COMMERCILISATION REVENUE

  1. Sharing of Commercialisation Benefits
      1. The successful commercialisation of IP may involve considerable input from participants in the commercialisation process. As acknowledgement of involvement and contribution in the commercialisation of IP the Net Revenue received from commercialisation of IP will be shared with the Creator(s).
    1. Net Revenue
      1. Net revenue received for the commercialisation of University IP is the financial return received by UniSA Ventures from the commercialisation of Commercialisable IP less all costs incurred by UniSA Ventures for the protection, commercialisation, further development of and investment in the IP in accordance with the policies and conditions of funding from UniSA Ventures including payment of any applicable government taxes. Subject to Clause 6.4 the sharing of Net Revenue will be as follows:

        a) 40% to the Creator(s) of the IP and other approved stakeholders, in accordance with the Deed of Distribution (refer Section 6.4.2)
        b) 20% to the UniSA coordinating Schools/Centres or Institutes where the IP was generated (for the purposes of furthering research and development), and
        c) 40% held by UniSA Ventures for the benefit of the University.
    2. Equity Interests
      1. Providing equity interests in a spin-off company is another means by which returns from commercialisation may be distributed in some instances.
      2. UniSA Ventures is responsible for establishment of new companies to facilitate commercialisation and spin-off companies created as a vehicle to advance and extract value from Commercialisable IP, under policies and processes approved by its Board of Directors.
      3. Where commercialisation involves equity investment and loan transactions in spin-off companies and other entities, the Creator(s) may hold an equity interest upon the recommendation of UniSA Ventures and with the approval of the DVC: Research and Innovation.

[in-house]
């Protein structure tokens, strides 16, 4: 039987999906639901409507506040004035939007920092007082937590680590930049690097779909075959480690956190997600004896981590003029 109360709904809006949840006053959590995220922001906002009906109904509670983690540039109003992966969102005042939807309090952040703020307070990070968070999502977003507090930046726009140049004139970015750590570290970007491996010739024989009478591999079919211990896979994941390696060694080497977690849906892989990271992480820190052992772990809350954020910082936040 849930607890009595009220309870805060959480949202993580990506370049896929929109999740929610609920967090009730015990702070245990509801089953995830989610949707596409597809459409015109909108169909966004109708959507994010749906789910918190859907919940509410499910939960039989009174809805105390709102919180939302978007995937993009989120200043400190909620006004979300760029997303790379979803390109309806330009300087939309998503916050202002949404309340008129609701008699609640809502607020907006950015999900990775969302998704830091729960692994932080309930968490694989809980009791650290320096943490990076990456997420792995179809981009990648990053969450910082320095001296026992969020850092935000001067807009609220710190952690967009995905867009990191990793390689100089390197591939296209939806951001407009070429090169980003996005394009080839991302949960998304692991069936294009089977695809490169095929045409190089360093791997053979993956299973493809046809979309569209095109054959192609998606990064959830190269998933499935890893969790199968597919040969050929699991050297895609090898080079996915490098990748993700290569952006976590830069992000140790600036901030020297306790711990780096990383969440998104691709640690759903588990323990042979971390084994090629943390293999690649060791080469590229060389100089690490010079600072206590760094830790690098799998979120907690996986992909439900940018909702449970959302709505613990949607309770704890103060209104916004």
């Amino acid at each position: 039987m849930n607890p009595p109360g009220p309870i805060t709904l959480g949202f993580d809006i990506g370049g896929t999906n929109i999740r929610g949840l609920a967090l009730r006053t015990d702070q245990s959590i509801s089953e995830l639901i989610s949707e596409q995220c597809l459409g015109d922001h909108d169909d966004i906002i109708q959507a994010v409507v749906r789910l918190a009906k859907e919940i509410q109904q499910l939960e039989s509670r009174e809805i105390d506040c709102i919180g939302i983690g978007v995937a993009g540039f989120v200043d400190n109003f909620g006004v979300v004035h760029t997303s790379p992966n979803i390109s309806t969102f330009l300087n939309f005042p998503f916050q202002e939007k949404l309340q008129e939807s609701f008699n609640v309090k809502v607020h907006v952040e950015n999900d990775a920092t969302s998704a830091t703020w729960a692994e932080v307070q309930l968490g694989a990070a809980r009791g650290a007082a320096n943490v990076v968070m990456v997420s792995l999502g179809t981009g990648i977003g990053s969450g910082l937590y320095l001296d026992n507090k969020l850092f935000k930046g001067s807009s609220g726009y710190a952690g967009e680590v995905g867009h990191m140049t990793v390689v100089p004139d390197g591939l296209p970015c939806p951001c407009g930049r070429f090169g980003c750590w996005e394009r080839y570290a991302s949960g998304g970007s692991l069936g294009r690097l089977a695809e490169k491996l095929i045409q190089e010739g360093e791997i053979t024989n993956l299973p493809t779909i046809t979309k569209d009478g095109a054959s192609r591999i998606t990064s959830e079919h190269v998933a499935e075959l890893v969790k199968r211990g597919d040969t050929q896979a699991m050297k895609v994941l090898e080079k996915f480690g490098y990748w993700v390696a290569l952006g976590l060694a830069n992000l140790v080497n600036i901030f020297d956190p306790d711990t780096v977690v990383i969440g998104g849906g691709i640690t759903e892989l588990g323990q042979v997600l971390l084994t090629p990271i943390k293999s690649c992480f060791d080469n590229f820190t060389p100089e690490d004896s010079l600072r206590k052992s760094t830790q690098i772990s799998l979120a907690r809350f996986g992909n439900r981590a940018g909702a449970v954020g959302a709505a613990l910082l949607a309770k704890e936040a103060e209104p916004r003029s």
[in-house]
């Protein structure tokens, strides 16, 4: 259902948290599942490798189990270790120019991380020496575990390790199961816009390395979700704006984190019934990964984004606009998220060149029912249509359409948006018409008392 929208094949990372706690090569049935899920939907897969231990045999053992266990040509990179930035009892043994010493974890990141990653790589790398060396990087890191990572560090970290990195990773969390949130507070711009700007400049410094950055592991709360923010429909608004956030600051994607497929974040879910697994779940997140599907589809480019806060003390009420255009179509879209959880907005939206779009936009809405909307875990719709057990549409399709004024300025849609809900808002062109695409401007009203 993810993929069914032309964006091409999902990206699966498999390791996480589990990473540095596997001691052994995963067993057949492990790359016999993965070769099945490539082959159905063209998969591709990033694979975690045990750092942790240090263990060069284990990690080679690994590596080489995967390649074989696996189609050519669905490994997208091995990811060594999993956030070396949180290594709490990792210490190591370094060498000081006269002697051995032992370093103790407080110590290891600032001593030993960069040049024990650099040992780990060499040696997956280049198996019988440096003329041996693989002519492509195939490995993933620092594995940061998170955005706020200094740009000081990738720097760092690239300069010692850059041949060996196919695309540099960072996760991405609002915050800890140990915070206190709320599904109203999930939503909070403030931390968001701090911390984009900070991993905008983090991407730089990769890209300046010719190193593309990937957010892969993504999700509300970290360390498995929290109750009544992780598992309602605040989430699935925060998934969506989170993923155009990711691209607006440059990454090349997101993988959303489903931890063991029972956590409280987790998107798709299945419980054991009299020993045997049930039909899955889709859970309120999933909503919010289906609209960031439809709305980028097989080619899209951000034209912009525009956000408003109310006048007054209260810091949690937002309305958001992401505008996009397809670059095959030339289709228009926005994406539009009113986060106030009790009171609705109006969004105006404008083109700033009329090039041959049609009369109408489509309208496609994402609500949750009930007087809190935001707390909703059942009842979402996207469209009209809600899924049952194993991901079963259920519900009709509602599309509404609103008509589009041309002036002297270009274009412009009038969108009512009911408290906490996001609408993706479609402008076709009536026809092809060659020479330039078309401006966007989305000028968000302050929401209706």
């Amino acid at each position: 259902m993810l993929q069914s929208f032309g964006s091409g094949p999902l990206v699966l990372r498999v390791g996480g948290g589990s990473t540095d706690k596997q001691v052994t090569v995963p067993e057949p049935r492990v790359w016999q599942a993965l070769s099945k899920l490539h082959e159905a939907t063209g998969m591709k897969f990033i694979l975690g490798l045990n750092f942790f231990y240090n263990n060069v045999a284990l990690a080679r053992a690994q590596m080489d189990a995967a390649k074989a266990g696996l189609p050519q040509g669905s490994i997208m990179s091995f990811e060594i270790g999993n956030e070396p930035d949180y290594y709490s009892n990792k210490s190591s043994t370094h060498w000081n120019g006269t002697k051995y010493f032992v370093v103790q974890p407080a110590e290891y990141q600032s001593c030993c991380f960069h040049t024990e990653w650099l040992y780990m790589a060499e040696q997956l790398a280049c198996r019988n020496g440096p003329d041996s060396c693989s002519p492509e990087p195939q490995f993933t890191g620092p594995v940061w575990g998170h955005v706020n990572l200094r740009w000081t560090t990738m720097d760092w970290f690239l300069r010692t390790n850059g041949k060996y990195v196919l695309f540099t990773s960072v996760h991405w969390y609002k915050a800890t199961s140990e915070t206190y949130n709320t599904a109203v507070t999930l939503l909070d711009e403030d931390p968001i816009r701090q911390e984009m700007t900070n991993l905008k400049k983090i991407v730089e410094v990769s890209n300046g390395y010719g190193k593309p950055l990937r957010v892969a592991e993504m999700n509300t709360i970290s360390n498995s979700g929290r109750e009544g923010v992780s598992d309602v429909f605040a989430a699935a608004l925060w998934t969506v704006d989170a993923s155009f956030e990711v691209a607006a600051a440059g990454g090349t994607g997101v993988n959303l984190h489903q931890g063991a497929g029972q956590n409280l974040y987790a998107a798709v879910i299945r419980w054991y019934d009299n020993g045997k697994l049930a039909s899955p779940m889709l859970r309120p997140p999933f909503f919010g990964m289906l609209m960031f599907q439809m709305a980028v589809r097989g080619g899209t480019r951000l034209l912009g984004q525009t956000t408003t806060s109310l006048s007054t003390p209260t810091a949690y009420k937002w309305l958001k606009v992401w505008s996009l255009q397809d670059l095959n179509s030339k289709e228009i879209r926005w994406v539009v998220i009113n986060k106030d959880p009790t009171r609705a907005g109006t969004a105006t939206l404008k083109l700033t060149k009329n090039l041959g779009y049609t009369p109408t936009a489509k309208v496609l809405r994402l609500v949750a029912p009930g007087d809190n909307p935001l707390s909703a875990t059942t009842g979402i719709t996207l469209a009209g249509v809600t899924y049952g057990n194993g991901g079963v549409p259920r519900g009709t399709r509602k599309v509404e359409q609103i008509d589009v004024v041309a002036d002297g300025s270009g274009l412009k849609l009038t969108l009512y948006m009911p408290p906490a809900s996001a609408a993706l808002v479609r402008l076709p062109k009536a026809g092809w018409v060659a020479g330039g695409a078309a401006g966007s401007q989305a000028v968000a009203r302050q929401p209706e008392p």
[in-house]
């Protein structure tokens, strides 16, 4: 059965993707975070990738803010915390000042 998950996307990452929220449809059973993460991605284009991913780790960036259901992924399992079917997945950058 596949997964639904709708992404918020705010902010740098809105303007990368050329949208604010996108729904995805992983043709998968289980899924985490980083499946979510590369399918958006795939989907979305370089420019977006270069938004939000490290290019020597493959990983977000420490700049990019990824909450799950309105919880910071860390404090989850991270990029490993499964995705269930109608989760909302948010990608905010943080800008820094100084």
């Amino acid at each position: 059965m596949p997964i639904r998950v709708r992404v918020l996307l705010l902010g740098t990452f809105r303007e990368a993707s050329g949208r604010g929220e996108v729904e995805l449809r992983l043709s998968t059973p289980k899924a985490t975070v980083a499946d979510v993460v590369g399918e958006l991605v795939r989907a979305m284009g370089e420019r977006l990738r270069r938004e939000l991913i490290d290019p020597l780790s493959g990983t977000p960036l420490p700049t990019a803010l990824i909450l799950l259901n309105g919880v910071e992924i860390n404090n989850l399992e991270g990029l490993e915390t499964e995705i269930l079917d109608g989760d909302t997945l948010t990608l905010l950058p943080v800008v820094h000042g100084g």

4. The proportion of UniSA Ventures’ equity interests in spin-off companies transferred to the Creator(s) will be consistent with total commercialisation benefits of a maximum of 40% of Net Benefit, as outlined in 6.2.1 for sharing of Net Revenue.
      5. Where the Creator(s) wish to take an active role in driving and supporting the operation of the spin-off company the proportion of UniSA Ventures equity transferred to Creator(s) will be negotiated on a case-by-case basis having consideration for the extent of inputs and supports provided by the Creator(s) to the spin-off company and be subject to the final approval of the DVC: Research and Innovation.
      6. Where capital is invested into the spin-off company as part of its formation or later capital raising requirements of the spin-off company by UniSA Ventures, this capital is invested ‘at risk’ and is not included or considered in the final sharing of Net Benefit or Net Revenue with Creator(s) or the relevant School, Centre of Institute. Similarly, Creator(s) may invest capital in the spin-off company, which is ‘at risk’ and is also not included or considered in the final sharing of Net Benefit or Net Revenue with Creator(s).
      7. In the event that IP is transferred to a spin-off company by way of an IP License or Assignment Agreement that carries with it up-front, milestone, royalty or other such payments, these will be shared with Creator(s) and Schools/Centres/Institutes as outlined under 6.2.1 for sharing of Net Revenue, in addition to the eligibility for equity in the spin-off company.
      8. It is the responsibility of individual Creator(s) to obtain their own financial and legal advice in relation to holding equity in a spin-off company, and to fulfil their personal legal and taxation obligations.
    3. Determination of Benefits
      1. Returns to more than one Creator will not be distributed until a basis of distribution acceptable to all Creators and the University has been agreed. This information will be captured in a Deed of Distribution to be signed by all Creators and the University. If the stakeholders are unable to agree on the apportionment of Net Revenue and/or Net Benefit, the matter will be determined by the DVC: Research and Innovation. The DVC: Research and Innovation will take into account the contributions of each stakeholder to the creation and Commercialisation of the IP.
    4. University Share of Benefits
      1. UniSA Ventures receives and holds the University's share of Net Revenue and equity interests on the University’s behalf and may include this in its annual calculation and distribution of profit to the University, as appropriate and subject to approval by the Board of UniSA Ventures.